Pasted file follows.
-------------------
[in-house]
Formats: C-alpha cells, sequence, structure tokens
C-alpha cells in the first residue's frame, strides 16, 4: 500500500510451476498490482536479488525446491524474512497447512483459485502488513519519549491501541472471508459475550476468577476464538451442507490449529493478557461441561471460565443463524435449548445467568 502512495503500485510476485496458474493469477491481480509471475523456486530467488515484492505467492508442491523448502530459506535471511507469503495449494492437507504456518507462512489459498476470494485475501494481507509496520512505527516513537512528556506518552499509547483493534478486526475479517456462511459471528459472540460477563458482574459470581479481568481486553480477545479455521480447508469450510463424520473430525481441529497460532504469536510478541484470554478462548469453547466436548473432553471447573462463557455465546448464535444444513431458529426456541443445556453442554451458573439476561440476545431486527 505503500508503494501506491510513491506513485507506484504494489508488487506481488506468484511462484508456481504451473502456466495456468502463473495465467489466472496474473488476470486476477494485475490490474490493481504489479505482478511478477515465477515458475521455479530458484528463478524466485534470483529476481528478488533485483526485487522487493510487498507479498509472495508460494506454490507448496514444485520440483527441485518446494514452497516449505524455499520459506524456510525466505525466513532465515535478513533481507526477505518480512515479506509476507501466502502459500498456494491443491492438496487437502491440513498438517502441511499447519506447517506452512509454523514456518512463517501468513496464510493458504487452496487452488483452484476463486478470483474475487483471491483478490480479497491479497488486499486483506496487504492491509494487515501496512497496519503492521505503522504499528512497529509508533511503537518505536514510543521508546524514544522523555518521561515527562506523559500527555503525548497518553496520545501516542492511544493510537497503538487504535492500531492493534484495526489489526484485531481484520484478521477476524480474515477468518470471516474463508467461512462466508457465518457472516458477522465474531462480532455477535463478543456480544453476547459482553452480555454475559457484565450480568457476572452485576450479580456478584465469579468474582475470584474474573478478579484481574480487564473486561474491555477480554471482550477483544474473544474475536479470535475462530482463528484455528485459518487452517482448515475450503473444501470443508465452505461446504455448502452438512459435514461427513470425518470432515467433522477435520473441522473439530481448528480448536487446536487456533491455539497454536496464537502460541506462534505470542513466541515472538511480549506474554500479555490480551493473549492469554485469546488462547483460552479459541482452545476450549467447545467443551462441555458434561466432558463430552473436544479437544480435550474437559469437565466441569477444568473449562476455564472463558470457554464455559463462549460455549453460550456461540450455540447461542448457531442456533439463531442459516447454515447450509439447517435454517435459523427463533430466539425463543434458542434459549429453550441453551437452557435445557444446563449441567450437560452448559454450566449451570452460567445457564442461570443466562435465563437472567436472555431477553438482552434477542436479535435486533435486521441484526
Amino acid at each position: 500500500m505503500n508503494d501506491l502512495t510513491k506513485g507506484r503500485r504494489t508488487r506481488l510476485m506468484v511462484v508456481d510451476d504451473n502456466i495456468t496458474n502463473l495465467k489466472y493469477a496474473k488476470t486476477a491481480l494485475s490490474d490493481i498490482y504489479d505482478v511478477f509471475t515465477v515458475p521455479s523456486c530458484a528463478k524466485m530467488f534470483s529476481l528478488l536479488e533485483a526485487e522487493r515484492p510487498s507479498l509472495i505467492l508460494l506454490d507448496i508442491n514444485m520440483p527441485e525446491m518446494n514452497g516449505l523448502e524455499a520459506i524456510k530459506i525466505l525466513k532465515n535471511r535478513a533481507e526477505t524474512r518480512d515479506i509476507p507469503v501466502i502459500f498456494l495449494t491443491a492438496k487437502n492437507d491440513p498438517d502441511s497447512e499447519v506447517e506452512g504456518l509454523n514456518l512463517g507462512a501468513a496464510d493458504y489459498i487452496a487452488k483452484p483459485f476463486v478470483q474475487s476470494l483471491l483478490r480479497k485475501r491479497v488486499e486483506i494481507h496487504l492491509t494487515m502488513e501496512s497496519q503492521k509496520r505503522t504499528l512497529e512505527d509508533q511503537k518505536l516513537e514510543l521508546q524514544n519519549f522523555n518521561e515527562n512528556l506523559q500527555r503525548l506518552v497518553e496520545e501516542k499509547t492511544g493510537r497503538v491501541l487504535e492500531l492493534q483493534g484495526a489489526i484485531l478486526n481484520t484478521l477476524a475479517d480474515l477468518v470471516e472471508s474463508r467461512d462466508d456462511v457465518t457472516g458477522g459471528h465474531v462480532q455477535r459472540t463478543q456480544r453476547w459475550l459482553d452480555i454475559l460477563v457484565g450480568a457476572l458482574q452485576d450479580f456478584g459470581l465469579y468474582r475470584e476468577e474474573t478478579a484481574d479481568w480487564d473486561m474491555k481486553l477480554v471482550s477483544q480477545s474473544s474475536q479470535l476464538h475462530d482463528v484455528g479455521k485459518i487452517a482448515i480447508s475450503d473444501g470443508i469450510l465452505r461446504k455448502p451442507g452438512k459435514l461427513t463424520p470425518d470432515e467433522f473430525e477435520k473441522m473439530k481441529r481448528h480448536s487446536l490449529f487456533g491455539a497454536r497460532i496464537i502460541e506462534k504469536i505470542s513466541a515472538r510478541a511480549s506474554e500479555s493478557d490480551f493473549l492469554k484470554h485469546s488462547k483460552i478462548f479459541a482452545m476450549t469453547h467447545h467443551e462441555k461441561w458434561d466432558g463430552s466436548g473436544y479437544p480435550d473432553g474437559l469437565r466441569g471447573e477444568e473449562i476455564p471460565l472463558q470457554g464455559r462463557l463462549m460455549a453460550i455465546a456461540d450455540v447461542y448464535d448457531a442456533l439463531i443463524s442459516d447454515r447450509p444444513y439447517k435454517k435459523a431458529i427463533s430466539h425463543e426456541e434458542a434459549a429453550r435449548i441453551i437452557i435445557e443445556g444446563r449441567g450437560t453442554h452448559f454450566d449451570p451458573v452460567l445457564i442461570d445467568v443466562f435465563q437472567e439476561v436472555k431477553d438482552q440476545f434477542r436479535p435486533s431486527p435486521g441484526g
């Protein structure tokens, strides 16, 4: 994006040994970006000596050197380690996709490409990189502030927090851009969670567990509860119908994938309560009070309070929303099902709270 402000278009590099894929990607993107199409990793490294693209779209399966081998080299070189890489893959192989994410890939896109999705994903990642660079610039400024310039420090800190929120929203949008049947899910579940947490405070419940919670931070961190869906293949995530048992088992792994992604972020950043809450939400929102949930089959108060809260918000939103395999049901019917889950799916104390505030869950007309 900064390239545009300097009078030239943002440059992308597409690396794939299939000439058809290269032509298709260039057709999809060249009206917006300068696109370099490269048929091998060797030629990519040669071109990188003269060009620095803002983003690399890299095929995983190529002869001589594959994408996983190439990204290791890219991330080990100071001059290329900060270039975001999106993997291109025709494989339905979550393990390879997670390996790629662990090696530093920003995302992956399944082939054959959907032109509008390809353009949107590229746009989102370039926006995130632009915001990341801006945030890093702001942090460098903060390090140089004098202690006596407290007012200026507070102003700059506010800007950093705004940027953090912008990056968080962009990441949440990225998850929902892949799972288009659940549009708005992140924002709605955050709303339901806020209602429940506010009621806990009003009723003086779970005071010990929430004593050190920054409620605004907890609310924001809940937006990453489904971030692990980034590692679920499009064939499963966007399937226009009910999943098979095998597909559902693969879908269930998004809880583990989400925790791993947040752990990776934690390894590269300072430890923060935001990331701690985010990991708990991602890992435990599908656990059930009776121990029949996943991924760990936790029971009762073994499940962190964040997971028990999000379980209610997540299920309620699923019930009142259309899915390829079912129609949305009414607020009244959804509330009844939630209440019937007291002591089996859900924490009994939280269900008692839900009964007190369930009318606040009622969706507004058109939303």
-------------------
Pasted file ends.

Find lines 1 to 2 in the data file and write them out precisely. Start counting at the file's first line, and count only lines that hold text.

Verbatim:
[in-house]
Formats: C-alpha cells, sequence, structure tokens